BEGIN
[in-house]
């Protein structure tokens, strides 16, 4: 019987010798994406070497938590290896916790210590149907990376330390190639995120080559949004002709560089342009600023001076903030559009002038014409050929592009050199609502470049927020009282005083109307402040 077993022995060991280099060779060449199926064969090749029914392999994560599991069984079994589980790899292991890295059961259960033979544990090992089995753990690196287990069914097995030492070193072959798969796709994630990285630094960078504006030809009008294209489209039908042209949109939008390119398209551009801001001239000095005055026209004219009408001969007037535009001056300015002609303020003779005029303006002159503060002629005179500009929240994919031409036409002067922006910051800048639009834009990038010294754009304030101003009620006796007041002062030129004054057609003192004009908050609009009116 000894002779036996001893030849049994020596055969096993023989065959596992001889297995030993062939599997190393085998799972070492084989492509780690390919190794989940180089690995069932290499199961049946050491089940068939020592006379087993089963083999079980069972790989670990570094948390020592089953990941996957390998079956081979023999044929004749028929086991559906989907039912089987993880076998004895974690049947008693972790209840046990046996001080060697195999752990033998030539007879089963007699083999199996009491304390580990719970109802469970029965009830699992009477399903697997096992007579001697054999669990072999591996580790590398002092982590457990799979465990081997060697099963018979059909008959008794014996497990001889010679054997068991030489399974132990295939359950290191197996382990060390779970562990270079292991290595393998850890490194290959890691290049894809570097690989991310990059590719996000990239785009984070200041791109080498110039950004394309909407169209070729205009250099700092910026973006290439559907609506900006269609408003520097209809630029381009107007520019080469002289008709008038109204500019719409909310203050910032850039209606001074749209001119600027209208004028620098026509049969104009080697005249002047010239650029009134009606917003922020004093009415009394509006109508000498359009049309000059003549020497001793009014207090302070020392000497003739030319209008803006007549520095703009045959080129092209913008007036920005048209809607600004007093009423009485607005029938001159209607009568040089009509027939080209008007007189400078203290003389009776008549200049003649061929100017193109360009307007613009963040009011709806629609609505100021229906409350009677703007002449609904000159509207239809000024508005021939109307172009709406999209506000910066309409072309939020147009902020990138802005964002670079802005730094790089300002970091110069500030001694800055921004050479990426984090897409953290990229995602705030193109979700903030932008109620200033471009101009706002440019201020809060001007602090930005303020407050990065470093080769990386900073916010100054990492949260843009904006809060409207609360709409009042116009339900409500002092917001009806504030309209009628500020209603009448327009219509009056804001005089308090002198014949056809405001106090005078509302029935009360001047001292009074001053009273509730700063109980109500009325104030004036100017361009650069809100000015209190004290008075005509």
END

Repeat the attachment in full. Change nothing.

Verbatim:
[in-house]
């Protein structure tokens, strides 16, 4: 019987010798994406070497938590290896916790210590149907990376330390190639995120080559949004002709560089342009600023001076903030559009002038014409050929592009050199609502470049927020009282005083109307402040 077993022995060991280099060779060449199926064969090749029914392999994560599991069984079994589980790899292991890295059961259960033979544990090992089995753990690196287990069914097995030492070193072959798969796709994630990285630094960078504006030809009008294209489209039908042209949109939008390119398209551009801001001239000095005055026209004219009408001969007037535009001056300015002609303020003779005029303006002159503060002629005179500009929240994919031409036409002067922006910051800048639009834009990038010294754009304030101003009620006796007041002062030129004054057609003192004009908050609009009116 000894002779036996001893030849049994020596055969096993023989065959596992001889297995030993062939599997190393085998799972070492084989492509780690390919190794989940180089690995069932290499199961049946050491089940068939020592006379087993089963083999079980069972790989670990570094948390020592089953990941996957390998079956081979023999044929004749028929086991559906989907039912089987993880076998004895974690049947008693972790209840046990046996001080060697195999752990033998030539007879089963007699083999199996009491304390580990719970109802469970029965009830699992009477399903697997096992007579001697054999669990072999591996580790590398002092982590457990799979465990081997060697099963018979059909008959008794014996497990001889010679054997068991030489399974132990295939359950290191197996382990060390779970562990270079292991290595393998850890490194290959890691290049894809570097690989991310990059590719996000990239785009984070200041791109080498110039950004394309909407169209070729205009250099700092910026973006290439559907609506900006269609408003520097209809630029381009107007520019080469002289008709008038109204500019719409909310203050910032850039209606001074749209001119600027209208004028620098026509049969104009080697005249002047010239650029009134009606917003922020004093009415009394509006109508000498359009049309000059003549020497001793009014207090302070020392000497003739030319209008803006007549520095703009045959080129092209913008007036920005048209809607600004007093009423009485607005029938001159209607009568040089009509027939080209008007007189400078203290003389009776008549200049003649061929100017193109360009307007613009963040009011709806629609609505100021229906409350009677703007002449609904000159509207239809000024508005021939109307172009709406999209506000910066309409072309939020147009902020990138802005964002670079802005730094790089300002970091110069500030001694800055921004050479990426984090897409953290990229995602705030193109979700903030932008109620200033471009101009706002440019201020809060001007602090930005303020407050990065470093080769990386900073916010100054990492949260843009904006809060409207609360709409009042116009339900409500002092917001009806504030309209009628500020209603009448327009219509009056804001005089308090002198014949056809405001106090005078509302029935009360001047001292009074001053009273509730700063109980109500009325104030004036100017361009650069809100000015209190004290008075005509």